strings made by tearing up one of their blouses. He was also securely
    gagged, and the boys, bidding him a hasty, but not specially tender,
    farewell, struck out, as they fondly hoped, for freedom. It was not long
    until they were missed, and the parties sent in search found and released
    the guard, who gave all the information he possessed as to what had
    become of his charges. All the packs of hounds, the squads of cavalry,
    and the foot patrols were sent out to scour the adjacent country.
    The Yankees kept in the swamps and creeks, and no trace of them was found
    that afternoon or evening. By this time they were ten or fifteen miles
    away, and thought that they could safely leave the creeks for better
    walking on the solid ground. They had gone but a few miles, when the
    pack of hounds Captain Wirz was with took their trail, and came after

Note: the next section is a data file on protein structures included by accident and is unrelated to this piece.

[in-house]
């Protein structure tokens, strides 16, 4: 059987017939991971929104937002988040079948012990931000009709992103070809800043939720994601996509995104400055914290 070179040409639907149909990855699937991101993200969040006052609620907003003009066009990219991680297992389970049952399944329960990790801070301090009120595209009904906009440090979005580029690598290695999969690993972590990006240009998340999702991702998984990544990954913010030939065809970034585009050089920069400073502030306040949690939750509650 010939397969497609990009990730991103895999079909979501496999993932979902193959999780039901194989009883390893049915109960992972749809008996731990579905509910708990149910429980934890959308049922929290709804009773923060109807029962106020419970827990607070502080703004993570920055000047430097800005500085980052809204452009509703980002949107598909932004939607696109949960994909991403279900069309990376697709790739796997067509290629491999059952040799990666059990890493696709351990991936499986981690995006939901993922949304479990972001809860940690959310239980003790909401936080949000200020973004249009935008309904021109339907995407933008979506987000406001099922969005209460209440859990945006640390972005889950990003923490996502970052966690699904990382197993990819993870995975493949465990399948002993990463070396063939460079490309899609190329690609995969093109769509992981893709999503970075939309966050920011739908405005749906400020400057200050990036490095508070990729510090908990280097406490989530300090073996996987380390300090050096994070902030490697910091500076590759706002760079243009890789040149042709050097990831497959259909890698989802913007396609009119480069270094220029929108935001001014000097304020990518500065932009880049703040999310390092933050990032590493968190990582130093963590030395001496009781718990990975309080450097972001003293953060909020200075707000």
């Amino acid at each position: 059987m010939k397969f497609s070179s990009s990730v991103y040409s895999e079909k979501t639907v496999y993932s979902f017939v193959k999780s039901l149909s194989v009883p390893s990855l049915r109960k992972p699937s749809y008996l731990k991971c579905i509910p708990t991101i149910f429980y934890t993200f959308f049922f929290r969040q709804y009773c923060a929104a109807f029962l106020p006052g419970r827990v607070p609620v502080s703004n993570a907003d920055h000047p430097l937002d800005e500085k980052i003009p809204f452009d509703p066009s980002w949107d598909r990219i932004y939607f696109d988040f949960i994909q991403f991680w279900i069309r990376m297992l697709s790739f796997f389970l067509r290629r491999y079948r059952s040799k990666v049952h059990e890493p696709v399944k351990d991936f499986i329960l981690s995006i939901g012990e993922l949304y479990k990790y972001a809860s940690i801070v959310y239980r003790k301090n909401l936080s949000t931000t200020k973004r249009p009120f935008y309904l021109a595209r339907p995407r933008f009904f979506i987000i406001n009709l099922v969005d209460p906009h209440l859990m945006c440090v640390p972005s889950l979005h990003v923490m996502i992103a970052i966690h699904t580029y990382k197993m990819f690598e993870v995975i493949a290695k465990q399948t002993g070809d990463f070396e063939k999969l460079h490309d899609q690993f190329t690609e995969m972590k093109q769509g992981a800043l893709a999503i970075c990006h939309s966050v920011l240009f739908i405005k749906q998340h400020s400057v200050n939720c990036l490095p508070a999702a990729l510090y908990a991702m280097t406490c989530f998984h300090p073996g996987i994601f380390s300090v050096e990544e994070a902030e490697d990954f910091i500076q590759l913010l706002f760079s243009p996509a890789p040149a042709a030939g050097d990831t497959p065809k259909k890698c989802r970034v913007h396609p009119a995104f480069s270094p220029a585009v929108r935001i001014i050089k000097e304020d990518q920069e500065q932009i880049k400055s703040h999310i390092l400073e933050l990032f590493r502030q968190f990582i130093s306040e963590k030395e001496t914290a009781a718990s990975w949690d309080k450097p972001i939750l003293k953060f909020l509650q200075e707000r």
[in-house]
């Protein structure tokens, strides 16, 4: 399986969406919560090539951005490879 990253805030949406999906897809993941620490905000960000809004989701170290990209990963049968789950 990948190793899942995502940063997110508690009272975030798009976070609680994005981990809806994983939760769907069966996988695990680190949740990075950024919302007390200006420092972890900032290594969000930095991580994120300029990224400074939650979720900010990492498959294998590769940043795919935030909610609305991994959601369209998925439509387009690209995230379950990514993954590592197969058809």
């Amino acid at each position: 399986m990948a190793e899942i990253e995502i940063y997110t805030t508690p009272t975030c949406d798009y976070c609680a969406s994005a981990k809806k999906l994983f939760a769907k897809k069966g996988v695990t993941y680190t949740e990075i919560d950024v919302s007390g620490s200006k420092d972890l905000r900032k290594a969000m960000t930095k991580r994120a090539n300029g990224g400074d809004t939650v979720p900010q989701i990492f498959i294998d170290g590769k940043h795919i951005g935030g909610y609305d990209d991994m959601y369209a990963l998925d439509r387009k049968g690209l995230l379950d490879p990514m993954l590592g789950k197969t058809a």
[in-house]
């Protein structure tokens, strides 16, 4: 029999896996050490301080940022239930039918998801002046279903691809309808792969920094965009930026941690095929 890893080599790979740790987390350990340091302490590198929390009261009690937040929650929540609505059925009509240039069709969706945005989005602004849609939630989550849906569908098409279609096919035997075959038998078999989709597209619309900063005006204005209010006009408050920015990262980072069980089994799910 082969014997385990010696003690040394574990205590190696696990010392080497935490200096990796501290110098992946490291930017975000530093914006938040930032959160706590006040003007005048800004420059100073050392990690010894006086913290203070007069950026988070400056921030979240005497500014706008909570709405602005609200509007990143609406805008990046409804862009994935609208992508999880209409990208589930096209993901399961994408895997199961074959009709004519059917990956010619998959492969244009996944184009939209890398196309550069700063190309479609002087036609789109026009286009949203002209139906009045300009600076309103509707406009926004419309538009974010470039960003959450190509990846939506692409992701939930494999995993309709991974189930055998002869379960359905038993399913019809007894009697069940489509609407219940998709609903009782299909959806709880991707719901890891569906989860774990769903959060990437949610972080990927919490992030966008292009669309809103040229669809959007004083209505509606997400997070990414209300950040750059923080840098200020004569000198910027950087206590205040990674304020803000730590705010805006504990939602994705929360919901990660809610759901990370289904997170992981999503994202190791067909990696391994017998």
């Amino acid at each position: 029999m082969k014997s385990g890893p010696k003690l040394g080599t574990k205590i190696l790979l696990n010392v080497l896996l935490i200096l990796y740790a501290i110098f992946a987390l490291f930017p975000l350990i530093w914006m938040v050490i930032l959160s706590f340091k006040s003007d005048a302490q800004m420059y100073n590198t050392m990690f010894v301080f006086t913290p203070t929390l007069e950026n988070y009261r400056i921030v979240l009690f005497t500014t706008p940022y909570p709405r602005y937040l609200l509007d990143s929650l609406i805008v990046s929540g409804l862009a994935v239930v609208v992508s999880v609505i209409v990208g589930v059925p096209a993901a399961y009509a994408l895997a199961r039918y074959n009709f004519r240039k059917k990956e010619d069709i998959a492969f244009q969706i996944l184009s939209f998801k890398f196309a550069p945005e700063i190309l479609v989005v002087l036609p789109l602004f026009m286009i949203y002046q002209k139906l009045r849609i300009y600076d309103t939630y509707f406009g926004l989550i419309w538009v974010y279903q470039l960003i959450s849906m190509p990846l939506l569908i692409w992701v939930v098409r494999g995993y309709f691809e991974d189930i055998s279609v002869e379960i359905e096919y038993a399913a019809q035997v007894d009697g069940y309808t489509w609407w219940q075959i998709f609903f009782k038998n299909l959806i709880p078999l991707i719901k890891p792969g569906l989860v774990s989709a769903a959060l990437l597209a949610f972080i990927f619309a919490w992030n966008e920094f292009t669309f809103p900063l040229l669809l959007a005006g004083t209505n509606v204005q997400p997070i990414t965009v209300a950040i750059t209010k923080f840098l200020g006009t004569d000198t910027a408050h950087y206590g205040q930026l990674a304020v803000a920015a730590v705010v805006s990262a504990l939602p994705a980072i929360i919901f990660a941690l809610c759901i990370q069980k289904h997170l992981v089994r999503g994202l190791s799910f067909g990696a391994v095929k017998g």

them in full cry. The boys tried to ran, but, exhausted as they were,
    they could make no headway. Two of them were soon caught, but Tom
    Williams, who was so desperate that he preferred death to recapture,
    jumped into a mill-pond near by. When he came up, it was in a lot of
    saw logs and drift wood that hid him from being seen from the shore.
    The dogs stopped at the shore, and bayed after the disappearing prey.
    The Rebels with them, who had seen Tom spring in, came up and made a
    pretty thorough search for him. As they did not think to probe around
    the drift wood this was unsuccessful, and they came to the conclusion
    that Tom had been drowned. Wirz marched the other two back and, for a
    wonder, did not punish them, probably because he was so rejoiced at his
    success in capturing them. He was beaming with delight when he returned